Normal Is Overrated

Musings and meanderings on the autistic spectrum

February 20, 2010

Guest Post: Misinformed Autism Awareness Doesn’t Just Hurt Autistics

(This is my post for Disability Blog Carnival #63: Relationships. See also the companion post from codeman38.)

April is coming.

It’s only just nearing the end of February. I know that. I also know that there are many things I need to get done in my life before April Fools Day comes around again.

But still, April is looming. I can almost feel myself bracing for it.

April Fools Day. The day it always starts.

Justifying The Existence Of My Boyfriend Month.

Justifying The Existence Of Our Relationship Month.

Justifying The Fact That No, I Am NOT Going To Try To Change Him Month.

Hi, I’m codeman38’s girlfriend.

The one the “My autistic child is never going to have a girlfriend!” moans during Autism Awareness Month claim doesn’t exist.

(Then again, every year a number of people usually manage to claim adult autistics don’t exist, so codeman38 and I are likely somewhat even on that. Not that either of us is keeping score.)

Thanks to the growing side awareness about something people are calling ‘Cassandra Affective Disorder’, sooner or later I’m going to get labeled as something I’m not.

So let me put this plainly:

I’m sick and tired of being told I’m broken in some way for loving him, and sick and tired of having to explain that most of what gets said during Autism Awareness Month doesn’t apply to him or most other autistics.

And I’m especially sick and tired of the way all people in relationships with autistic people, whatever their point on the diagnostic spectrum, are being tarred with this Cassandra Affective Disorder thing.

1) He did not deceive me into thinking he was ‘normal’.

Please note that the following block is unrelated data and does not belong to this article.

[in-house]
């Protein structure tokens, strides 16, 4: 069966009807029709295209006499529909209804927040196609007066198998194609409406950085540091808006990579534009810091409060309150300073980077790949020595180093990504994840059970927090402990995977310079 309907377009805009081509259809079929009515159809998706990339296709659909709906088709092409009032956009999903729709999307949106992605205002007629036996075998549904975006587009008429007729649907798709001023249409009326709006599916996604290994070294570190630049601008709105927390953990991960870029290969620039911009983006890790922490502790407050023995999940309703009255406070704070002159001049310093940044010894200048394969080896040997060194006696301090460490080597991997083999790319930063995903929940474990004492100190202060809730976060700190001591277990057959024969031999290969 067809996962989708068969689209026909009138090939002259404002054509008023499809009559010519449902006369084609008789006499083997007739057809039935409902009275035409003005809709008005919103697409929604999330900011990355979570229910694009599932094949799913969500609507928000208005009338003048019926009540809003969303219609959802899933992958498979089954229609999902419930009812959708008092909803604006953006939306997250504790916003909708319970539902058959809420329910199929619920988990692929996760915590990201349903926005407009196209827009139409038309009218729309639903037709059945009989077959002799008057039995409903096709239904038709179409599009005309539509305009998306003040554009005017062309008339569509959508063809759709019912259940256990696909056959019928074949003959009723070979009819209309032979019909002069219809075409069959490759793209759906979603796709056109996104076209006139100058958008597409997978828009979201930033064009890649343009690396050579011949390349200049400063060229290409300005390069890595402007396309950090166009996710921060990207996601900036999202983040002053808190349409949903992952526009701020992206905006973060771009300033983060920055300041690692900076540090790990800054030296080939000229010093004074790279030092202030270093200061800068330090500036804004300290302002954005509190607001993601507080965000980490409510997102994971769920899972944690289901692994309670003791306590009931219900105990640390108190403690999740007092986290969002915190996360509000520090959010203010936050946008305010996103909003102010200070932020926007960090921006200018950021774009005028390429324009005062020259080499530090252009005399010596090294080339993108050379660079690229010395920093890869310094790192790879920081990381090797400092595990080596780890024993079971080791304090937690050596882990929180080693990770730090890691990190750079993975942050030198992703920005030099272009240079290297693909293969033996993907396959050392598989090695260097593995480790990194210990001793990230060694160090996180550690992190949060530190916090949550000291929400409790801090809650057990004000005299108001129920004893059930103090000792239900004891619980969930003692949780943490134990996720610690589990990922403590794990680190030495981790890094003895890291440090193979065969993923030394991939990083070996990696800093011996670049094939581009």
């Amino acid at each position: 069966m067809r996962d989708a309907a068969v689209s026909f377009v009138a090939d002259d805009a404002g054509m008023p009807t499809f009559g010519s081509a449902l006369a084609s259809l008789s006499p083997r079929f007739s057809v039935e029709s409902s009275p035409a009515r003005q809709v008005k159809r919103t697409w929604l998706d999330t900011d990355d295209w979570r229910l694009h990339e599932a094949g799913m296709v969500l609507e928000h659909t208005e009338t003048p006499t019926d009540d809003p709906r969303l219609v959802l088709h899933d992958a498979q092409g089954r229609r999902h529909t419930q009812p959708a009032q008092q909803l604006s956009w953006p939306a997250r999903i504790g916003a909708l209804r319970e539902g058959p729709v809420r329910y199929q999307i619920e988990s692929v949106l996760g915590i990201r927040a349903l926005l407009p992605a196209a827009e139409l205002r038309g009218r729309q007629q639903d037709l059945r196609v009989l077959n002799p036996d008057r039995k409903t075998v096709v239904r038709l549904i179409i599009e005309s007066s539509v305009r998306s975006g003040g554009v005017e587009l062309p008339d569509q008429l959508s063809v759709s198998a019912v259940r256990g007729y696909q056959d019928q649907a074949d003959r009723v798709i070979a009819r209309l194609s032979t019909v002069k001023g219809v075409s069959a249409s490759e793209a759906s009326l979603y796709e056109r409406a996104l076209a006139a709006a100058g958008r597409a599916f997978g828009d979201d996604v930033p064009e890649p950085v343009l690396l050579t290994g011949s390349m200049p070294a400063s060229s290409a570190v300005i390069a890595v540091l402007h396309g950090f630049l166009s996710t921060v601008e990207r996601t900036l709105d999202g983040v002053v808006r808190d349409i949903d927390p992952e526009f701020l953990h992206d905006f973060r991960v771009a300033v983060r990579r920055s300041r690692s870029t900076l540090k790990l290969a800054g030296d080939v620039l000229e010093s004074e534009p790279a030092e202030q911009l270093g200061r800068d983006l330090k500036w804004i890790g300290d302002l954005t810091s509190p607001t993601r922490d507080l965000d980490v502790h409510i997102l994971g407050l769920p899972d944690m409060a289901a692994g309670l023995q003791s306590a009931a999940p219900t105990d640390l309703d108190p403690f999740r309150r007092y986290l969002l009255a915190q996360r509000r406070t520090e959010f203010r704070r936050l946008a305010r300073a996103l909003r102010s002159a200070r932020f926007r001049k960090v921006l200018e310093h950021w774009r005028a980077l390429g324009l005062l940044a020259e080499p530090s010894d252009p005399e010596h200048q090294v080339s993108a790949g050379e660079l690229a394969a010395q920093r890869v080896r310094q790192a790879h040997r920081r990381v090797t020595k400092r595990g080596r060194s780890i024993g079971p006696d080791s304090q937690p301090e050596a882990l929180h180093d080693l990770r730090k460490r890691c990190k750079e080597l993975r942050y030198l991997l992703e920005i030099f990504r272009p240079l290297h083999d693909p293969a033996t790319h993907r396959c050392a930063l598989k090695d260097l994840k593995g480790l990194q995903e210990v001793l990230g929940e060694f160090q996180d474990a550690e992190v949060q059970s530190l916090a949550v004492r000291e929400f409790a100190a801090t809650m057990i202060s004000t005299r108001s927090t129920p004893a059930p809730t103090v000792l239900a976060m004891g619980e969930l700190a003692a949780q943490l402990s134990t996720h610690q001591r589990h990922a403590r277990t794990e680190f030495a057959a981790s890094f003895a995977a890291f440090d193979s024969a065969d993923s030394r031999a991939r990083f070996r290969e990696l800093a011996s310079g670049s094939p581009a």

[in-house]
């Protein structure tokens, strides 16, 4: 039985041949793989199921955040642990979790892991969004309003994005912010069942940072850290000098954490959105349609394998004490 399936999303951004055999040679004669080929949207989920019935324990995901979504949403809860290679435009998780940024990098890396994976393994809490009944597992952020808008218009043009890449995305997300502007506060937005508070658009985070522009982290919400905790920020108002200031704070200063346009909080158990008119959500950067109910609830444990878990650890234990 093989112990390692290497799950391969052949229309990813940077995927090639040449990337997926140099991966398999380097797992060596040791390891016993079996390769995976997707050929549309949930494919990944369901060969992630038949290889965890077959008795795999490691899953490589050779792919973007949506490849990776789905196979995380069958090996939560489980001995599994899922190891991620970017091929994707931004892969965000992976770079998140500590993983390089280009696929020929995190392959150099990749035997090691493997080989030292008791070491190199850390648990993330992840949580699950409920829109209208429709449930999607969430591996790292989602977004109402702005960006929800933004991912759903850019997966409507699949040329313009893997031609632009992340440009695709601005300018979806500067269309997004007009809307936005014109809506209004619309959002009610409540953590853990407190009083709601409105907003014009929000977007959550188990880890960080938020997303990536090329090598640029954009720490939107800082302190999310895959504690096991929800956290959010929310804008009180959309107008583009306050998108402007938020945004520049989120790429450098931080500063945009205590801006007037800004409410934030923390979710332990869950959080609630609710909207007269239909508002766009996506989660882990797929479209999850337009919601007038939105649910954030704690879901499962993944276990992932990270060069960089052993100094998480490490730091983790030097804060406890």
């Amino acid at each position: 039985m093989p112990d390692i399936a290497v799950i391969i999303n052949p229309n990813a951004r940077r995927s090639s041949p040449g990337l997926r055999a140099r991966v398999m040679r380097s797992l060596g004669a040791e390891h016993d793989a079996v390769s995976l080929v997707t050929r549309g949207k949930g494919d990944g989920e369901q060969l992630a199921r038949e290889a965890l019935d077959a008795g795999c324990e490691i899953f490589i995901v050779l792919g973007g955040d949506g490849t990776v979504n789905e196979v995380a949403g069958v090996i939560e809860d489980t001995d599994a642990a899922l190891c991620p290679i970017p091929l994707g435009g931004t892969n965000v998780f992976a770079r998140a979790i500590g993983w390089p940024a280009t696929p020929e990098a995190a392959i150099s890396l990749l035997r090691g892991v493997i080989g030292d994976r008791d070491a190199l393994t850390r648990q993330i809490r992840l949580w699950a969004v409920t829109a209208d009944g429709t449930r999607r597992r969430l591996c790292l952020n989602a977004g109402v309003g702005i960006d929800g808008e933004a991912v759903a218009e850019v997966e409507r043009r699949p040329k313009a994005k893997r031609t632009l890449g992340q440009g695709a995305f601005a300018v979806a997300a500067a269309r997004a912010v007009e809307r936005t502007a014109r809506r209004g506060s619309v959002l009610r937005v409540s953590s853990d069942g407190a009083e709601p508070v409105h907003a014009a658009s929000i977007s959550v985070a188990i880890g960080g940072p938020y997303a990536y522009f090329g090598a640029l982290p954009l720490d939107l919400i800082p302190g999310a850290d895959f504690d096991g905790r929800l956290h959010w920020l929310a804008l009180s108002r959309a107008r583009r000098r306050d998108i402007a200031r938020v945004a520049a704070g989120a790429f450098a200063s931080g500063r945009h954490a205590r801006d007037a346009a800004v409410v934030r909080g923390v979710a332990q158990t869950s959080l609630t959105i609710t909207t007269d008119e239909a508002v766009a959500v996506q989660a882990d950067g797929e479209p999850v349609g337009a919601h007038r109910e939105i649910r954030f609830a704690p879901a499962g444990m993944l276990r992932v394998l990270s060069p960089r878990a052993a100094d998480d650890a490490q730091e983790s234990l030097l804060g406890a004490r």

One of the first bits of personal information we exchanged the day we met was that I have Attention Deficit Disorder and he has that plus an Asperger’s Syndrome diagnosis. I didn’t know what that meant right then, nor for the several years we were friends before dating, but at any time – even that night – I could have gone to my dorm room, searched on Google, and found every bit of misinformation and information about that diagnostic label that the Internet had to offer.

And yes, we were friends for years before we became a couple. I got to know him. Sure there were some details, like perceptual quirks, that he had to eventually tell me about because an observer couldn’t know, but at no point was he trying to mask anything past what he normally had to do to get through a day in college.

Every time I read one of the ‘but I didn’t know what he was!’ descriptions of ‘My Hell Relationship With An Autistic Person’, I can’t help but think that what I’m reading sounds a lot like a typical case of a couple who didn’t know each other, really know each other, before they got together. Barriers never got dropped. Suddenly, being together is a safe place instead of a social situation. Coping mechanisms get dropped, and behaviors the non-autistic didn’t know about show up.

And there’s probably a fair dose of the usual ‘but he wants the toilet paper roll turned the WRONG way!’ disputes mixed into it — except that society right now does default into ‘the autistic is always wrong’.

2) Using a relationship to force someone to change? Is wrong.